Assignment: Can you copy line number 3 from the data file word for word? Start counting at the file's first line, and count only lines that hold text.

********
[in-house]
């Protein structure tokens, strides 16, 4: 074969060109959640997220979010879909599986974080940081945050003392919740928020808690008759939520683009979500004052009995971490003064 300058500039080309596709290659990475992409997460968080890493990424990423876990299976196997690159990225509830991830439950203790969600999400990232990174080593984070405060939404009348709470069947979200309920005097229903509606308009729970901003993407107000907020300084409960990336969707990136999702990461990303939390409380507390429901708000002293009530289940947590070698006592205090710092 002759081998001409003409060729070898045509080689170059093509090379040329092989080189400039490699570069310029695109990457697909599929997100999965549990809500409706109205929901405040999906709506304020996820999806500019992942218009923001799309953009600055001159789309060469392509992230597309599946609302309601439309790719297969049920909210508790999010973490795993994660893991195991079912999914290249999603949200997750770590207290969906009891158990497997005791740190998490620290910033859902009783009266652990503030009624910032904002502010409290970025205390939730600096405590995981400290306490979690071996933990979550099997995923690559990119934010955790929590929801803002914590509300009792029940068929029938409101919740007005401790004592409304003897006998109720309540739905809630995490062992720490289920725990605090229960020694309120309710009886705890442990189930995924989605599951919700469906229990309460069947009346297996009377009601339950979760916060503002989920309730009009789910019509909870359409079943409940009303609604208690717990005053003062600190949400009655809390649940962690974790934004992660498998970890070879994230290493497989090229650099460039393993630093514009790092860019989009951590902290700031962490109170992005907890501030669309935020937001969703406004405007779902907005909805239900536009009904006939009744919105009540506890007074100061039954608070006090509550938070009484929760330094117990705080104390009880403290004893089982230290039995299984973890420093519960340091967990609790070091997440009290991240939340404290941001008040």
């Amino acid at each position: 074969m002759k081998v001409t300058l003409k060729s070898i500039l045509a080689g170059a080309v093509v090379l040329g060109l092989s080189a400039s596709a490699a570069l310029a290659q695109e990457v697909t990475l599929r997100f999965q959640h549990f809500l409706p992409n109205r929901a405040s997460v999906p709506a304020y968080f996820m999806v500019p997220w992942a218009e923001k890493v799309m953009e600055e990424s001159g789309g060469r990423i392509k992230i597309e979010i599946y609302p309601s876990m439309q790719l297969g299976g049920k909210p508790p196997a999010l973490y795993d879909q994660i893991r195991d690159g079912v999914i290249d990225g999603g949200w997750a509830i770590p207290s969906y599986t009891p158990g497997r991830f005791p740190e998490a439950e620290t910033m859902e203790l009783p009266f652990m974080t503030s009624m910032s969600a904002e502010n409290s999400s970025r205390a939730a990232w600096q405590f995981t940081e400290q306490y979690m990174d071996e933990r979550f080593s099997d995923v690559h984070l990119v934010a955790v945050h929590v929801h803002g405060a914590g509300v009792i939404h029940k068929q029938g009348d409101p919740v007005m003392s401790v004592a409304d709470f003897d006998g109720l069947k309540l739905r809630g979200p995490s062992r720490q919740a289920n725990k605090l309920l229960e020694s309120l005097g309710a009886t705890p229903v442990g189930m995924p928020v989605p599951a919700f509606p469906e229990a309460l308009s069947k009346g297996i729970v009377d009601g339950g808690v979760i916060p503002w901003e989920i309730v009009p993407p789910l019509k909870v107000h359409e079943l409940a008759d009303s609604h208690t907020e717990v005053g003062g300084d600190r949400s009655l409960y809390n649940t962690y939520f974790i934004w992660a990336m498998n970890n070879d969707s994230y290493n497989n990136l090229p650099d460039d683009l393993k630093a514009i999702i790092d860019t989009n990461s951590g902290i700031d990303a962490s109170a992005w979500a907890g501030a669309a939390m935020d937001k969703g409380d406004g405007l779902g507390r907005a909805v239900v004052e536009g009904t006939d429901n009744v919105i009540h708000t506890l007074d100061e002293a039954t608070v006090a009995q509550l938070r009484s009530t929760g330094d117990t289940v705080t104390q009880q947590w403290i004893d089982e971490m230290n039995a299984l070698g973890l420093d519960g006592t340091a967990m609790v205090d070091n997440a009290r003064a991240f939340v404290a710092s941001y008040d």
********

């Amino acid at each position: 074969m002759k081998v001409t300058l003409k060729s070898i500039l045509a080689g170059a080309v093509v090379l040329g060109l092989s080189a400039s596709a490699a570069l310029a290659q695109e990457v697909t990475l599929r997100f999965q959640h549990f809500l409706p992409n109205r929901a405040s997460v999906p709506a304020y968080f996820m999806v500019p997220w992942a218009e923001k890493v799309m953009e600055e990424s001159g789309g060469r990423i392509k992230i597309e979010i599946y609302p309601s876990m439309q790719l297969g299976g049920k909210p508790p196997a999010l973490y795993d879909q994660i893991r195991d690159g079912v999914i290249d990225g999603g949200w997750a509830i770590p207290s969906y599986t009891p158990g497997r991830f005791p740190e998490a439950e620290t910033m859902e203790l009783p009266f652990m974080t503030s009624m910032s969600a904002e502010n409290s999400s970025r205390a939730a990232w600096q405590f995981t940081e400290q306490y979690m990174d071996e933990r979550f080593s099997d995923v690559h984070l990119v934010a955790v945050h929590v929801h803002g405060a914590g509300v009792i939404h029940k068929q029938g009348d409101p919740v007005m003392s401790v004592a409304d709470f003897d006998g109720l069947k309540l739905r809630g979200p995490s062992r720490q919740a289920n725990k605090l309920l229960e020694s309120l005097g309710a009886t705890p229903v442990g189930m995924p928020v989605p599951a919700f509606p469906e229990a309460l308009s069947k009346g297996i729970v009377d009601g339950g808690v979760i916060p503002w901003e989920i309730v009009p993407p789910l019509k909870v107000h359409e079943l409940a008759d009303s609604h208690t907020e717990v005053g003062g300084d600190r949400s009655l409960y809390n649940t962690y939520f974790i934004w992660a990336m498998n970890n070879d969707s994230y290493n497989n990136l090229p650099d460039d683009l393993k630093a514009i999702i790092d860019t989009n990461s951590g902290i700031d990303a962490s109170a992005w979500a907890g501030a669309a939390m935020d937001k969703g409380d406004g405007l779902g507390r907005a909805v239900v004052e536009g009904t006939d429901n009744v919105i009540h708000t506890l007074d100061e002293a039954t608070v006090a009995q509550l938070r009484s009530t929760g330094d117990t289940v705080t104390q009880q947590w403290i004893d089982e971490m230290n039995a299984l070698g973890l420093d519960g006592t340091a967990m609790v205090d070091n997440a009290r003064a991240f939340v404290a710092s941001y008040d």